Savior of the Universe

Fly Me to the Moon March 1, 2021  

  

On Flash Gordon

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lash Gordon (Sam Jones) plays for the New York Jets. He’s beloved, and his star is only getting bigger. (Lest someone forget who he is, Gordon often helpfully

wears in public a skintight white T-shirt with “FLASH” spikily emblazoned in red across the chest.) He can’t so much as ride a plane without one of the pilots, starstruck by the up-close sight of this young athlete, asking Gordon if he can sign his copy of the latest edition of People. (The football hero is the new cover star.) In Flash Gordon (1980), Mike Hodges’ lovably campy take on the 1930s comic strip in which this footballer was the protagonist, the titular hero will find another avenue — and an unexpected one at that — to assist his ascendence in the public eye. After serendipitously getting kidnapped by a maybe-mad-maybe-not scientist named Zarkov (Topol, appropriately wild-eyed), who then whisks him away into outer space, Gordon is unexpectedly made responsible for rescuing Earth from doom.

Sam Jones in 1980's Flash Gordon.

Why was Gordon kidnapped, and from whom is he saving the world? Zarkov, we learn, is convinced that a recent onslaught of bizarre natural disasters on Earth is not random but actually the fault of something — or someone — up in the clouds who can somehow manipulate the moon. (Last time he checked, it was more than 10 degrees out of orbit.) Zarkov can’t get his assistant to come up with him in the rocket he’s recently built to investigate. So when Gordon and a spunky travel agent named Dale Arden (Melody Anderson) find themselves at his offices because of an almost-too-unbelievable-to-be-true coincidence I don't want to get into, Zarkov sees an opportunity. Once this forced-together trio is lifted up into the annals of outer space and then sucked into what the film refers to as “the imperial vortex," we discover that Zarkov, whom Arden recognizes too late as that crazy scientist she’s seen sometimes on TV, is right. There is something — someone, really — playing with the moon as if it were as throwaway as a squeeze ball. That someone is doing this very intentionally, and their reasons do not extend beyond I want to mess with Earth before I eventually destroy it

 

This extraterrestrial troublemaker is Ming the Merciless (Max Von Sydow), the emperor of the planet Mongo. He apparently does this all the time: play with planets before blowing them up, all because he’s bored and looks at causing problems no differently than a pastime. He has a handy planet-toying switchboard that streamlines the process. Labels with color-coded buttons beneath them read “HURRICANE,” “HOT HAIL,” “TYPHOON.” (You can guess what happens on Ming's Planet of the Day when a certain button’s pushed.) What’s fun about Ming — though one must note that his character is visually a grotesque racial stereotype in the Fu Manchu mold, which has a souring effect — is that he doesn’t have any real motivations besides wanting more power and being evil. “Why do you attack us?” Zarkov asks Ming, to which Ming drily replies, “Why not?” Mostly everything else is so simple in Flash Gordon. No one has any sort of deep, complicated feeling about anything or anything they’re doing. Their life stories could probably be told in a single simple sentence. All one must do is dress up in their required role, perform reasonably enough, and be either liked — or hated, albeit in a winking way — by the viewer.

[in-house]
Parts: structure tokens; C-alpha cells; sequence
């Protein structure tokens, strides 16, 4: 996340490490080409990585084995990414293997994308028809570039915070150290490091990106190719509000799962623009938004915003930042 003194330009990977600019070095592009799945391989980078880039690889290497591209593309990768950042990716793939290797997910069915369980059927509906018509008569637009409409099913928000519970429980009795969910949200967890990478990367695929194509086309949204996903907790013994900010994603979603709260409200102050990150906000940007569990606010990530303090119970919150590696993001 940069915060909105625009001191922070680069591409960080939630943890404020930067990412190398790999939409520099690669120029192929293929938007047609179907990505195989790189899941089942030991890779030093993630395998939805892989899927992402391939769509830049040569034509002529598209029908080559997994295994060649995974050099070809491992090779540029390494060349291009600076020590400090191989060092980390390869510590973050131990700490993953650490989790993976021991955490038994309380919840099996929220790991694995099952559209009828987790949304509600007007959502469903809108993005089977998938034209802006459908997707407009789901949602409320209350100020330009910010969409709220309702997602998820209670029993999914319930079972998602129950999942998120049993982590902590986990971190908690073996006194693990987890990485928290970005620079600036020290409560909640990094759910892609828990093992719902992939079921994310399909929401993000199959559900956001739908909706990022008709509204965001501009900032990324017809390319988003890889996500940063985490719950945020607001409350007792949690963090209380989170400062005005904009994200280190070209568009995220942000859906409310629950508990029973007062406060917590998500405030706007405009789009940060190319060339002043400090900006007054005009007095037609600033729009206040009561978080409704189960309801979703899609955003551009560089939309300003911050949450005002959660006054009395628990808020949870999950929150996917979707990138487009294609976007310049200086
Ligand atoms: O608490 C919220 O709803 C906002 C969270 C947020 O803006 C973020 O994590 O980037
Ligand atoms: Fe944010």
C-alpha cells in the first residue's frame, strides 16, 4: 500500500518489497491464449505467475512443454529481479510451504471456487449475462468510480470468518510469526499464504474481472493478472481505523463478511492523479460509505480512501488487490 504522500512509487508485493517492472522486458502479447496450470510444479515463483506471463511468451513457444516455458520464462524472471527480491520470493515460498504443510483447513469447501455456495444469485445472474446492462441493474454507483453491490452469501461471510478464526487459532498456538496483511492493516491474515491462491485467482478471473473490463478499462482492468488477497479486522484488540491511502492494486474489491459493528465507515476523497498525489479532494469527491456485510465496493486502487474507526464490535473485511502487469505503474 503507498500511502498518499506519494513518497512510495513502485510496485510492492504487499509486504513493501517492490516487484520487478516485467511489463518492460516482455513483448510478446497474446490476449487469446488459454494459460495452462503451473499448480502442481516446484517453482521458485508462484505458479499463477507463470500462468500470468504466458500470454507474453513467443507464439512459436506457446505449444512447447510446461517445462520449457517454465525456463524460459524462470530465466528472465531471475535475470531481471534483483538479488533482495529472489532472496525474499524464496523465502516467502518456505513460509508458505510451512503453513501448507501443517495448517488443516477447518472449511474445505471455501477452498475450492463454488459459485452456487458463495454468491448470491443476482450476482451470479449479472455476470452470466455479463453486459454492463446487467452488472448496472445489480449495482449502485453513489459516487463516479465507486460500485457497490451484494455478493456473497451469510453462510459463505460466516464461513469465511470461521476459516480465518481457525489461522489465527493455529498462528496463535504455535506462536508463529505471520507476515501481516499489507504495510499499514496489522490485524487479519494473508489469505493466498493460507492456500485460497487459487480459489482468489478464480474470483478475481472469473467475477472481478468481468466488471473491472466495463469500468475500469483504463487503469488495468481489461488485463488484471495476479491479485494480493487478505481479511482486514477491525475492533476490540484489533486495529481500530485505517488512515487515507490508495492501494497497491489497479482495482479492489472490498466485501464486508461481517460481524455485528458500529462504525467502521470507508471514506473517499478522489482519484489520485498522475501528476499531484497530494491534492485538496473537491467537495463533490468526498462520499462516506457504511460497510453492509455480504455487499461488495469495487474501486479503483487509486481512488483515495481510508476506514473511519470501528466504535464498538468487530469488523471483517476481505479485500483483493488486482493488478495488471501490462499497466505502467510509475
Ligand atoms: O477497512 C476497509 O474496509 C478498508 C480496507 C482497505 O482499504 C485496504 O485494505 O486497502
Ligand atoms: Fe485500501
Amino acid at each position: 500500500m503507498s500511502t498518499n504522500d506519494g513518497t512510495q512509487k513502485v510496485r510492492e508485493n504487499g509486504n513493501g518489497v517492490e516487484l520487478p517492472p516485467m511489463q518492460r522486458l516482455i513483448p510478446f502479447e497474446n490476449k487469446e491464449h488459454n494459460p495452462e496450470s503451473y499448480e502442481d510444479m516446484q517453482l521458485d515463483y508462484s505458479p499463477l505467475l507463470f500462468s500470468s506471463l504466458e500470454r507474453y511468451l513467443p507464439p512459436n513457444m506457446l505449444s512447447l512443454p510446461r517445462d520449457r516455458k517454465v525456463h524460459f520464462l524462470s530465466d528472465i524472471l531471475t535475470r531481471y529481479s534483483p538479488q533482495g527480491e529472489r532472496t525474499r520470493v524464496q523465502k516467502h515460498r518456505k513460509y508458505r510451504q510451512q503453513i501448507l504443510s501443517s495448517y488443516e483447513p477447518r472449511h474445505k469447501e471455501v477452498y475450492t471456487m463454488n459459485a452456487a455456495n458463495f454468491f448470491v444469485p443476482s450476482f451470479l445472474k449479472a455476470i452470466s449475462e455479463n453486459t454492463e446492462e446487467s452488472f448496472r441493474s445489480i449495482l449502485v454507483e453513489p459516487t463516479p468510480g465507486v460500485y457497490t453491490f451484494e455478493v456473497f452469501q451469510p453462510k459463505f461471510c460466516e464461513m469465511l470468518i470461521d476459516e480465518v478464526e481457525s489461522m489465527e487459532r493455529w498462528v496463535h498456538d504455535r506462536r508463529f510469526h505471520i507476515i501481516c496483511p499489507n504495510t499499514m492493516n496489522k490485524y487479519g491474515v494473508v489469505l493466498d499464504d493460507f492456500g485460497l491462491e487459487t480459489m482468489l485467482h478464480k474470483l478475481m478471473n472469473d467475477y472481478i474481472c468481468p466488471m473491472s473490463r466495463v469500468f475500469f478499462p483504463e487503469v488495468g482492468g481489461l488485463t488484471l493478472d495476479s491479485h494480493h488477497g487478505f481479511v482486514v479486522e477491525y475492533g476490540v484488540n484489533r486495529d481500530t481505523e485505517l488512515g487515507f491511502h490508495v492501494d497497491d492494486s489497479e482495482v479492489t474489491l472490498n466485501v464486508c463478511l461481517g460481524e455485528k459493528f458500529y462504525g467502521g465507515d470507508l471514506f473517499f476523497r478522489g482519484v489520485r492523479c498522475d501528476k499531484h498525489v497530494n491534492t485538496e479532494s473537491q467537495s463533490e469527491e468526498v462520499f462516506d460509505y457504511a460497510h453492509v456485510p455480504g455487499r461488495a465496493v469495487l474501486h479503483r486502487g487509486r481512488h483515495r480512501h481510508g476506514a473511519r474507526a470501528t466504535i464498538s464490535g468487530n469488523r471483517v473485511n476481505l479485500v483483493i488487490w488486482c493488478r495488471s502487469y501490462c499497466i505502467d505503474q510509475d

You don’t detect any cynicism in Flash Gordon, and that’s part of its charm — it just wants its audience to have the same feelings they might poring over a comic strip. But while it doesn’t take itself very seriously it also isn’t so in on the joke that it strikes us as glib. It has the tone of a comic or face-paced movie serial just right. All its little misadventures, which kill the time before Ming is inevitably beat, zip by so quickly they feel weightless. They have the breeziness of a page-turn. And they have the right visual pop. There’s almost too much to look at, but even when Flash Gordon is garish our eyes are never not having a good time. (TV’s Batman series of the 1960s was a major inspiration on the film.)